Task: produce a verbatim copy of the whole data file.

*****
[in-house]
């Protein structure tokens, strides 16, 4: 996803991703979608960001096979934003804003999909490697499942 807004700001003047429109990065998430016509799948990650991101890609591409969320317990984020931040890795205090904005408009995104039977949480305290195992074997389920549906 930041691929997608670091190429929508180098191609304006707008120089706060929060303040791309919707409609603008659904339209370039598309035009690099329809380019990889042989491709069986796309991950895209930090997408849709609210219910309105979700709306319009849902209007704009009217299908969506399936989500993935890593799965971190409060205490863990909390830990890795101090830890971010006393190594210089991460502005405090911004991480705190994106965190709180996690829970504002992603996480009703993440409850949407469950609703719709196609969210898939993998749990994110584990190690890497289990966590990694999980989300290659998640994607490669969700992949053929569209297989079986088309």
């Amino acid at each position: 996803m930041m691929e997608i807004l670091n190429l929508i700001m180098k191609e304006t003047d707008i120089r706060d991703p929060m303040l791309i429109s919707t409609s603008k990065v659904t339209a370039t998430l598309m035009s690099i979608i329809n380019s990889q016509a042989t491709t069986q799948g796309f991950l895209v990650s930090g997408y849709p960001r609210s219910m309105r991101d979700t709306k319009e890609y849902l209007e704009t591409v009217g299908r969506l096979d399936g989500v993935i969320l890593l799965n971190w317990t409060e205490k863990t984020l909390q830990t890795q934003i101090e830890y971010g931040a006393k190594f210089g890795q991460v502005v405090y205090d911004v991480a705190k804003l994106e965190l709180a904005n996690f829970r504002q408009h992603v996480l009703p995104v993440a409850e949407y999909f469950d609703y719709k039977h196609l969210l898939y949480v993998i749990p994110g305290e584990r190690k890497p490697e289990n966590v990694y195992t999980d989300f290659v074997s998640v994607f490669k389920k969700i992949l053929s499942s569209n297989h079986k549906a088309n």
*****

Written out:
[in-house]
């Protein structure tokens, strides 16, 4: 996803991703979608960001096979934003804003999909490697499942 807004700001003047429109990065998430016509799948990650991101890609591409969320317990984020931040890795205090904005408009995104039977949480305290195992074997389920549906 930041691929997608670091190429929508180098191609304006707008120089706060929060303040791309919707409609603008659904339209370039598309035009690099329809380019990889042989491709069986796309991950895209930090997408849709609210219910309105979700709306319009849902209007704009009217299908969506399936989500993935890593799965971190409060205490863990909390830990890795101090830890971010006393190594210089991460502005405090911004991480705190994106965190709180996690829970504002992603996480009703993440409850949407469950609703719709196609969210898939993998749990994110584990190690890497289990966590990694999980989300290659998640994607490669969700992949053929569209297989079986088309």
């Amino acid at each position: 996803m930041m691929e997608i807004l670091n190429l929508i700001m180098k191609e304006t003047d707008i120089r706060d991703p929060m303040l791309i429109s919707t409609s603008k990065v659904t339209a370039t998430l598309m035009s690099i979608i329809n380019s990889q016509a042989t491709t069986q799948g796309f991950l895209v990650s930090g997408y849709p960001r609210s219910m309105r991101d979700t709306k319009e890609y849902l209007e704009t591409v009217g299908r969506l096979d399936g989500v993935i969320l890593l799965n971190w317990t409060e205490k863990t984020l909390q830990t890795q934003i101090e830890y971010g931040a006393k190594f210089g890795q991460v502005v405090y205090d911004v991480a705190k804003l994106e965190l709180a904005n996690f829970r504002q408009h992603v996480l009703p995104v993440a409850e949407y999909f469950d609703y719709k039977h196609l969210l898939y949480v993998i749990p994110g305290e584990r190690k890497p490697e289990n966590v990694y195992t999980d989300f290659v074997s998640v994607f490669k389920k969700i992949l053929s499942s569209n297989h079986k549906a088309n």